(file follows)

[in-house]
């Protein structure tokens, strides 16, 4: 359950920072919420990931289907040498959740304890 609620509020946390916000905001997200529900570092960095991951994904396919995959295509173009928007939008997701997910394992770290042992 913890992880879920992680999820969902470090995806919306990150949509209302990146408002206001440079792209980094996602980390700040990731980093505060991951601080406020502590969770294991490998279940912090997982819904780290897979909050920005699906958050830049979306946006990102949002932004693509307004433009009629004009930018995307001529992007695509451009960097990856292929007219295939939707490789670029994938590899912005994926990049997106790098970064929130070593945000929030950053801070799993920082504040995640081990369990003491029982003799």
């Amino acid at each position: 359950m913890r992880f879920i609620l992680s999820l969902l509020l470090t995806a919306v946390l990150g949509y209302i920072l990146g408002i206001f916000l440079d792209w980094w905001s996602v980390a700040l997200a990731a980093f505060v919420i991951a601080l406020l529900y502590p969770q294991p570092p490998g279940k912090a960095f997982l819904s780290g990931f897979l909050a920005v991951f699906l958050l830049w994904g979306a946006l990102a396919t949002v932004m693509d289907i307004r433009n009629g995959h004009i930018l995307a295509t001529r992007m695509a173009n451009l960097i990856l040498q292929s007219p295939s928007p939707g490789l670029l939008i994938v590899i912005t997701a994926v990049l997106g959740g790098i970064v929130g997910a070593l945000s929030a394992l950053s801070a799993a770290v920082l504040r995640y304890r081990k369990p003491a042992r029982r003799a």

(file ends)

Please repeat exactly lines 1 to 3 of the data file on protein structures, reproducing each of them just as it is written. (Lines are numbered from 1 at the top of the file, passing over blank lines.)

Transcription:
[in-house]
């Protein structure tokens, strides 16, 4: 359950920072919420990931289907040498959740304890 609620509020946390916000905001997200529900570092960095991951994904396919995959295509173009928007939008997701997910394992770290042992 913890992880879920992680999820969902470090995806919306990150949509209302990146408002206001440079792209980094996602980390700040990731980093505060991951601080406020502590969770294991490998279940912090997982819904780290897979909050920005699906958050830049979306946006990102949002932004693509307004433009009629004009930018995307001529992007695509451009960097990856292929007219295939939707490789670029994938590899912005994926990049997106790098970064929130070593945000929030950053801070799993920082504040995640081990369990003491029982003799």
């Amino acid at each position: 359950m913890r992880f879920i609620l992680s999820l969902l509020l470090t995806a919306v946390l990150g949509y209302i920072l990146g408002i206001f916000l440079d792209w980094w905001s996602v980390a700040l997200a990731a980093f505060v919420i991951a601080l406020l529900y502590p969770q294991p570092p490998g279940k912090a960095f997982l819904s780290g990931f897979l909050a920005v991951f699906l958050l830049w994904g979306a946006l990102a396919t949002v932004m693509d289907i307004r433009n009629g995959h004009i930018l995307a295509t001529r992007m695509a173009n451009l960097i990856l040498q292929s007219p295939s928007p939707g490789l670029l939008i994938v590899i912005t997701a994926v990049l997106g959740g790098i970064v929130g997910a070593l945000s929030a394992l950053s801070a799993a770290v920082l504040r995640y304890r081990k369990p003491a042992r029982r003799a």